NCAA honcho Oliver Luck is about as controversial as peanut butter. His son, star NFL quarterback Andrew, is perhaps even less polarizing. There isn’t much counter-culture in that gene pool.
“The Lucks,” Oliver said with a laugh Tuesday, “are not renegade material.”
So why in the name of He Hate Me is a certified non-renegade going to work for Vince McMahon as the commissioner of the new XFL? Why would the No. 2 guy at the NCAA, of all establishmentarian places, link up with the man who perfected the pro wrestling hustle — and already tried once to bring it to the football field at the beginning of this century? Why, at age 58, jump this far out of your sturdy, well-constructed career box?
Because Oliver Luck needs a business challenge and Vince McMahon needs credibility and the sport of football needs at least a minor reinvention. Where those Venn Diagrams overlap, a new league will be born.
“It’s not often that an opportunity to build a professional football league from scratch comes along,” Luck said. “I came away very impressed with Vince, but also in the key ingredients for a viable launch and to keep this thing viable for the long haul.”
Although he’s spent the last eight years in college athletics on campus and at the national governing body level, Luck has an entrepreneurial thirst — something that clearly wasn’t getting quenched in a corner office in Indianapolis. He oversaw NFL Europe for a time, was chief executive officer of the Houston Sports Authority and president of Houston’s Major League Soccer franchise. He’s spent plenty of time in a pro sports environment.
For McMahon, here was the chance to drive home the proclamation that the new XFL will bear little resemblance to the old XFL. McMahon already had declared in January that players with criminal records weren’t welcome in the new league; now here he was hiring a CEO who provides instant respectability. If a classy guy like Luck is willing to throw in with the XFL, that should resonate with potential corporate partners and companies considering media rights.
“We want to be family friendly and affordable,” Luck said. “Vince said the raunchy concept of the original XFL will not be repeated. I agree with that 100 percent.”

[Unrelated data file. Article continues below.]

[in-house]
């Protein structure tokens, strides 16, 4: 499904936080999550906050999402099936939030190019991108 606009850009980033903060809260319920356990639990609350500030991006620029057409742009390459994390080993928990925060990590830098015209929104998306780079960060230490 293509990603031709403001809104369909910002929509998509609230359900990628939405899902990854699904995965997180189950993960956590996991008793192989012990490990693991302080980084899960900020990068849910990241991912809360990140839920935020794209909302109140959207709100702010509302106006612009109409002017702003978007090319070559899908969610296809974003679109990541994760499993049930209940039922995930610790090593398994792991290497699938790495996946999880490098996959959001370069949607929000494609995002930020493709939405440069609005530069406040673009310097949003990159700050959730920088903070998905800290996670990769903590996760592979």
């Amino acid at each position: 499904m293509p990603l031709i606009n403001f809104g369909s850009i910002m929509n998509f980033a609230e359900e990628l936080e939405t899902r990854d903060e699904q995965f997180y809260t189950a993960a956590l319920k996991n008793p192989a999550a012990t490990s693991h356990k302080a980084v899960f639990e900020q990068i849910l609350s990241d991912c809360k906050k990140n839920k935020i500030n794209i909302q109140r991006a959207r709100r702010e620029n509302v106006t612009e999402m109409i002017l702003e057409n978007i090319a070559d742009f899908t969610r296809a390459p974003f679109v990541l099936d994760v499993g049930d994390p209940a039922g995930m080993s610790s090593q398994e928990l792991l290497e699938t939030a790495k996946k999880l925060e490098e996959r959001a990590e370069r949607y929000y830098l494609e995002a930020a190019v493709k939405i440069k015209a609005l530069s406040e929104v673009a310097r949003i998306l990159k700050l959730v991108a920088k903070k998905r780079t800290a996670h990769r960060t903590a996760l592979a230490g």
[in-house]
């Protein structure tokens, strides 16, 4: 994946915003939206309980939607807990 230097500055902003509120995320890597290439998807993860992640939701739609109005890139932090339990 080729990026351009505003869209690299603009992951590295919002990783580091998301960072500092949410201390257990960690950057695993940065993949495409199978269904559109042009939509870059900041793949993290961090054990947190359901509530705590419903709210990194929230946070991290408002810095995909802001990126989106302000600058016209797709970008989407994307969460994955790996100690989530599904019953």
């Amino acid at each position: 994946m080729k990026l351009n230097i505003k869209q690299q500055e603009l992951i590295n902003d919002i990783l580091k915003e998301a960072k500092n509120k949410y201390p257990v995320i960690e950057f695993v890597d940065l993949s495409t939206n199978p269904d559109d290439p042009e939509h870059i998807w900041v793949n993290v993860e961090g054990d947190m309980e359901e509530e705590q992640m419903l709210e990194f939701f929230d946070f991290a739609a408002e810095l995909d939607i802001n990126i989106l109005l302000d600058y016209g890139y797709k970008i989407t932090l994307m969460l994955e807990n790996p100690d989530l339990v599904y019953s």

(That said, don’t rule out Johnny Manziel as a potential future XFL player. He has a rap sheet that may be a disqualifier — but maybe not. Luck wouldn’t discuss any specific players but did say, “The quality of the person is as important as the quality of their football skill set, but I believe there can be second chances.”)
The premise of XFL 2.0 appears to be less about showbiz and more about playing decent football, with some innovative alterations to the current template. Specifically, Luck mentioned an emphasis on player safety while still maintaining football’s physical ethos; curtailing the laborious length of games, caused in part by commercial constraints; new approaches to fan engagement; and incorporating the coming wave of legalized sports wagering.
But even if the XFL seeks ways to be smarter than the NFL — which seems addicted to making idiotic decisions — it has no illusions of offering a better football product.
“In no way is the new XFL a competitor with the NFL,” Luck said. “We don’t envision that at all.”
In other words, Andrew Luck isn’t leaving the Colts for his dad’s new startup. But there are plenty of accomplished, popular players coming out of college football who aren’t making 53-man rosters.
“One thing any football league needs to do is offer a top-notch, high-quality product,” Luck said. “The original XFL didn’t spend enough time and energy on that. Vince acknowledged that. The pool of players who can play football at a pretty high level, that pool is pretty large.”
The plan calls for eight league-owned franchises, with proposals to be sent out to roughly 30 cities. Launch is set for 2020, which means it will be a busy 18 months.
Now, let Oliver Luck tell you what’s not the reason for taking up the cause reinventing professional football: It’s not because he’s disillusioned by the NCAA and college athletics.
“I’ll be honest, when I called Mark [Emmert] last week, I said this doesn’t reflect at all on the NCAA,” Luck said. “I thoroughly enjoyed my 3 1/2 years there. Mark Emmert is a good leader for intercollegiate athletics.
“Things move slowly at the NCAA. It is a big institutional tanker that is hard to turn around. But at the end of the day, college athletics is healthy and it will change in ways it needs to. That’s happening — out of all the competing interests, the first and foremost interest is now the student-athlete. American parents, cutting across all demographic lines, still think getting a scholarship is one of the great things in the world for their sons and daughters.”
That’s a traditionalist worldview, hardly the outlook of a renegade. Which is just the kind of leader Vince McMahon needed to take the edge off his reformed (in more ways than one) new league.
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